Blaeu Atlas of Scotland, 1654

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Name: Blaeu, Joan, 1596-1673  
Title: Scotiae  
Pagination: 18-19
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Translation of text:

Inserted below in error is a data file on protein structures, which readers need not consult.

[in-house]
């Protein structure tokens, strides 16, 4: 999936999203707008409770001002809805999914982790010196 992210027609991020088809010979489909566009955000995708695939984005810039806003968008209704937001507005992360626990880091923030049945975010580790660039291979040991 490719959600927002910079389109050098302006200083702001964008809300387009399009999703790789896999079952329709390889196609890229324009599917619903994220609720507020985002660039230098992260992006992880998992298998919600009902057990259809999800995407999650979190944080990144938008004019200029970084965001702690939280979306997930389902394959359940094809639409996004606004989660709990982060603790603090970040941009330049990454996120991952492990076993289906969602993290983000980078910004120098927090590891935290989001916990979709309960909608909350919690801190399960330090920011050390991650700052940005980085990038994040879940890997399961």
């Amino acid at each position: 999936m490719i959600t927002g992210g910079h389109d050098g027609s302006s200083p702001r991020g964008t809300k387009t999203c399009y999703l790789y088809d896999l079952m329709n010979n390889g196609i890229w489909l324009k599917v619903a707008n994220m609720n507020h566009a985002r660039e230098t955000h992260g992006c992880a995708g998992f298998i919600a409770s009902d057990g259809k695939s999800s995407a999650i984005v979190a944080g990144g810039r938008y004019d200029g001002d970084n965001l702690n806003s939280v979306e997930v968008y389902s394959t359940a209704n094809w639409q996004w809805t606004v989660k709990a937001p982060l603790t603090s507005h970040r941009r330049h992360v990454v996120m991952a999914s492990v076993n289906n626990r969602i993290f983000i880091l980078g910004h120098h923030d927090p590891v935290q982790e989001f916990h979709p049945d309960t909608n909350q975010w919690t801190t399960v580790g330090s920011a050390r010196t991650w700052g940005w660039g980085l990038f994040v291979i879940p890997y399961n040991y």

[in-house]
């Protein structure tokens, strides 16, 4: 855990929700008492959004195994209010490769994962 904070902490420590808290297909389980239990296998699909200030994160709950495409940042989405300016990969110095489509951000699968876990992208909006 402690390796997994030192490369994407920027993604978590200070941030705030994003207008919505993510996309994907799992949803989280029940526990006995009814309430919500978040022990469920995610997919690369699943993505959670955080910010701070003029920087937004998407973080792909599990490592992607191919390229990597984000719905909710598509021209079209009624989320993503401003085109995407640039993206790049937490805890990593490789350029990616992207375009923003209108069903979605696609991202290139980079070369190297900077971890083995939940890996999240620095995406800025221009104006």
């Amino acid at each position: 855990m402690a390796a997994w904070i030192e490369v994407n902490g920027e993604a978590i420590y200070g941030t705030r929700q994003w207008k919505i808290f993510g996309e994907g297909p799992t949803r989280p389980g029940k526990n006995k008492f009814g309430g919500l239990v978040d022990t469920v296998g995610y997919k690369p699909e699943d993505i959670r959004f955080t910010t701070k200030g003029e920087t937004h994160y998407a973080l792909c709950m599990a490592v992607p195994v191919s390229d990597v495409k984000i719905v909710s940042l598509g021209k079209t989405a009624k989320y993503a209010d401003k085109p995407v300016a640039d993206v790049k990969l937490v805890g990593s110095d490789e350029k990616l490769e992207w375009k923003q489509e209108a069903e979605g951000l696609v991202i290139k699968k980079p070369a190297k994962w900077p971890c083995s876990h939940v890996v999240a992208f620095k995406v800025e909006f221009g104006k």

and sustains itself by mutual binding (7) and the weight of the rocks, gradually narrowing from bottom to top. The top part is open. The common people invent various uses and creators for this building, each according to his own ideas. I certainly was once drawn by conjecture to believe that it was a temple of Terminus, which (as we were told) was accustomed to be built round and open-topped. The nearby Duns of peace seemed to aid our conjecture to some extent: supposing, if peace had been made there, of which these hills were a monument, that the Romans had positioned there the terminus of their rule. And nothing else would have led me away from this opinion, if I had not found from reliable men that several buildings had been found on an island, otherwise similar to the small building we have mentioned, except that they are larger and wider. Likewise there are two chapels in Ross of similar shape. This has forced me to give up my opinion, and to judge that these are monuments of actions, and in particular trophies, set up almost outside the world, to be safe from harm from enemies. But certainly whether they are trophies or (as some suspect) the tombs of famous men, I believe that they have been consecrated as monuments to perpetuate the eternity of their memory, but constructed by unlearned and uncivilised men in imitation of that little building on the Carron. On the right side of the Carron the land, otherwise level, slowly rises to a hill, about midway between the Duns of peace and the little building: on it at the point of the angle a trace of a modest city still can be seen. But the foundation of the walls and the description of the areas is confused, partly by rural cultivation, partly by the removal of squared stones for the construction of neighbouring villas of the rich. This place is expressly called Guido's by the Englishman Bede, and located in the actual angle of Severus' wall. Many famous Roman writers mention this wall; many traces remain, many inscribed stones are dug up, on which are either testimonies of safety accepted by tribunes and centurions or burial inscriptions. And since from Hadrian's Wall (as the remains of both show) this wall of Severus is rarely less than one hundred miles distant from that which Hadrian had previously constructed, either there was great ignorance on the part of the writers of English history, if they did not understand the Latins who handed down this information, or carelessness, if they rendered so confusedly what was clearly handed down. But however that may be, the matter seemed to me worthy if not of rebuke, at least of light admonition, especially since it is quite certain from the monuments already mentioned and from the history of the Englishman Bede, that there at one time was the boundary between Britons and Scots. But those who claim that Camelodunum was here, also contend that the little house we have mentioned was the temple of Claudius Caesar, a completely vain falsehood in each case, since the Roman colony of Camelodunum was more than three hundred miles away from that place, if trust is to be placed in Ptolemy and the itinerary of Antoninus. Cornelius Tacitus most clearly displays their error, both in all the rest of his narrative, and especially because he writes that the Romans, when Camelodunum was lost, fled into the temple of Claudius Caesar in order to preserve their safety. Now that little house, whether it was a temple of Terminus or a monument of another action, without doors, of which it has no trace, and open above to the throwing of stones, could not only not have concealed but could scarcely have held even ten soldiers. What of the fact that almost forty years after the expedition of Claudius Caesar, Julius Agricola was the first Roman to penetrate into these parts? or that fifty years after Agricola Hadrian set the boundary of the province between the Tyne and the Esk by building a wall? Now Septimius Severus, coming to Britain about 210 A.D., one hundred miles beyond the boundary made by Hadrian built a wall from the estuary of the Clyde to the confluence of the Forth and Avon, of which very many clear signs still remain. Additionally we learn nowhere in the ancient records that the capital of the Pictish kingdom was at Camelodunum, but that both the palace and the principal Bishop's seat was at Abernethy, which was later transferred to St Andrews. But if one asks what induced the Romans to found a colony there, and how they sustained it in land so sterile and then (as was the case) wooded and uncultivated, and susceptible to daily damage from the fiercest enemy, they will reply, I think (for I do not see what else they could reply), that it was supported by naval forces, since ships were then accustomed to sail up the Carron as far as the gates of the city. If that was true, it would have to have been the case that the fields on both sides of the Forth were covered by inundations of the sea and hence sterile, although their only grain supplies must have been in that area. The even more difficult question arises, that, since sea water claimed the land on both sides of the Forth, why did the Romans not rather end their wall there, than with unnecessary labour extend it farther over many miles? Beyond the land of Stirling is Lennox, divided from the prefecture of Renfrew by the Clyde, from that of Glasgow by the River Kelvin, it is separated from the land of Stirling by mountains and from Menteith by the Forth; it finally ends in the Grampian mountain, at whose feet Loch Lomond comes out through a hollow valley, twenty four miles long, eight wide. It contains more than twenty four islands. Besides a large number of other fish, it has one peculiar to it, not unpleasant to eat, called 'pollacs'. Finally breaking out at the south it pours into the River Leven, which gave the region its name; it enters the Clyde near Dumbarton Castle and the town of the same name. The last hills of the Grampian mountain reach the farthest part of Lennox, divided by a sea-loch, which they call with brevity the Gairloch. Beyond this is a much more ample loch, which they call Long, from the River Long which falls into it. That is the boundary between Lennox and Cowal. Cowal itself, Argyll (or rather Ergathelia) and Knapdale are split into many parts by many narrow lochs which pour in from the Firth of Clyde. One, distinguished among the others, is called Loch Fyne, from the River Fyne which it takes in. It stretches more than sixty miles in length. In Knapdale also is Loch Awe, in which there is a small island and a fortified castle. From it the River Awe flows out, the only one in those regions to go out to the Deucaledonian Sea. Beyond Knapdale to the south west Kintyre runs out, that is head of the region, facing Ireland, from which it is split by a modest strait; it is longer than it is wide, and is joined to Knapdale by such a narrow throat that it scarcely fills one mile, and that space is nothing but sand, so low that sailors generally seek a short way in their voyage by pulling small ships over it. This adjoins Lorne, which is next to Argyll and continues to Lochaber, a flat and not infertile region. Where the Grampian mountain is lower and more penetrable, the region is called Breadalbane, that is, as you might say the highest part of Scotland; and where the greatest part is raised up, it is called Drum Albin, that is the back of Scotland, and not entirely without reason. For from that back rivers run down to both seas, some to the north, others to the south. For from Loch Earn it pours the River Earn to the south east; and it slips into the Tay three miles below Perth. From this river the area on both banks took its name, being called in the old language of the Scots Strathearn. For they are accustomed to call 'strath' a region lying on the course of rivers. Between the mountains of that region and the Forth extends Menteith, taking its name from the River Teith which intersects it. The Ochil Mountains follow it; they, for the most part, and the land lying at their feet, are classed in the prefecture of Strathearn. But the rest of the land as far as the Forth has been divided up by ambition into various prefectures, Clackmannan, Culross and Kinross. The land that is enclosed by these and the Ochil Mountains and the shores of the Forth and the Tay, runs in a narrow wedge shape east to the sea. It has one name, Fife, self-sufficient in all necessities of life. It is widest where Loch Leven divides it; then on both sides it narrows to the town of Crail. It has only one river worth mentioning, the Leven. The whole coast is girded with frequent small towns, of which the most memorable because of its studies in the liberal arts is St Andrews, which the old Scots called Regulus’ Shrine. Further inland, almost in the middle of the region, is Cupar, at which the other residents of Fife gather to receive justice. Where it touches Strathearn is Abernethy, the old capital of the Picts. Here the Earn flows into the Tay. The Tay itself, easily the greatest of the rivers of Scotland, bursts out from Loch Tay, which is in Breadalbane, twenty four miles long. The river, bending towards the Grampian mountain, touches Atholl, a fertile region located in the actual valleys of the Grampian. The part of it which spreads out into a plain below the feet of the mountain is called Blair, which means ground free of trees. Below Atholl on the right bank of the Tay is situated the town of Caledonia, keeping only its old name, in the vernacular Dunkeld, that is mound set on hazels. For the hazel, since it spread very widely through uncultivated areas and hid the fields with the thickness of its trees, gave its name to both town and people. For the Caledonians or people of Caledon, once among the most famous of the Britons, made up one part of the kingdom of the Picts, whom Ammianus Marcellinus divides into Caledonians and Vecturions, of whose name there now survives scarcely any trace. Twelve miles below Dunkeld on the same right bank is Perth. On the left bank below Atholl looking east is Gowrie, well known for its fruitful plains. And below this again Angus, or as the old Scots say, Aineia, stretches between the Tay and the Esk. There are some who think it called Horestia, or near to the dialect of the Angles/English, Forestia. In it are the cities of Coupar and Dundee, which Boece, honouring his own country, ambitiously calls Deidonum, God's Gift. For I think the old name was Thaodunum, from Dun, that is hill situated on the Tay; at its feet the city is built. Out of the Tay, 14 miles directly along the coast, is found Abernethy[? Arbroath], also called Abrinca. Then is Red Head, visible from quite a distance. The River South Esk cuts through the middle; the other North Esk divides it from the Mearns. That for the most part consists of flat plains, until beyond Fordoun and Dunnottar Castle of the Earl Marischal the Grampian occurs, slowly coming down and subsiding into the sea. Beyond that to the north is the mouth of the Deva, in the vernacular the Dee; and more or less a mile further on is the Don. At the one is Aberdeen, famous for its salmon fishing, at the other the seat of the Bishop and the public schools flourishing with the study of all the liberal arts. The nearer one I find in old documents called Aberdee; now both are called Aberdon, with the addition of Old and New